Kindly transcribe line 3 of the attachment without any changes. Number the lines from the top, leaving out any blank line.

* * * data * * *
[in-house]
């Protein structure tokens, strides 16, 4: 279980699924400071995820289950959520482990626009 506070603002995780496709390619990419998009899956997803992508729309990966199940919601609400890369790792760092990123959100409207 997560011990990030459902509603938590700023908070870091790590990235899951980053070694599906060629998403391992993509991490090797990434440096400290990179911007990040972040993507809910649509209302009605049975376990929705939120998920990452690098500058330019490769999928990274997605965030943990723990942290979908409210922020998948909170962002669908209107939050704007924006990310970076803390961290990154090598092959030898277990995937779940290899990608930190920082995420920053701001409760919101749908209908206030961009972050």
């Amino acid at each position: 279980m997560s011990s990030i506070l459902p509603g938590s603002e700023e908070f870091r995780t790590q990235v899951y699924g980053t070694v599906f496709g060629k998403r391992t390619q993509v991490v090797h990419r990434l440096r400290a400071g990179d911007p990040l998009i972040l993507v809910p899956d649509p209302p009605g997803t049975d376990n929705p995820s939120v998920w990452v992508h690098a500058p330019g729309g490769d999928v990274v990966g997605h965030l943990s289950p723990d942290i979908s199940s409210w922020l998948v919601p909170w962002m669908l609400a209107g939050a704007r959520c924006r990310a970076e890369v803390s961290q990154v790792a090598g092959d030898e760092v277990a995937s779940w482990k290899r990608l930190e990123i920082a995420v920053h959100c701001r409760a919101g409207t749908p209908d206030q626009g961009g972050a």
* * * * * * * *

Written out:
């Amino acid at each position: 279980m997560s011990s990030i506070l459902p509603g938590s603002e700023e908070f870091r995780t790590q990235v899951y699924g980053t070694v599906f496709g060629k998403r391992t390619q993509v991490v090797h990419r990434l440096r400290a400071g990179d911007p990040l998009i972040l993507v809910p899956d649509p209302p009605g997803t049975d376990n929705p995820s939120v998920w990452v992508h690098a500058p330019g729309g490769d999928v990274v990966g997605h965030l943990s289950p723990d942290i979908s199940s409210w922020l998948v919601p909170w962002m669908l609400a209107g939050a704007r959520c924006r990310a970076e890369v803390s961290q990154v790792a090598g092959d030898e760092v277990a995937s779940w482990k290899r990608l930190e990123i920082a995420v920053h959100c701001r409760a919101g409207t749908p209908d206030q626009g961009g972050a």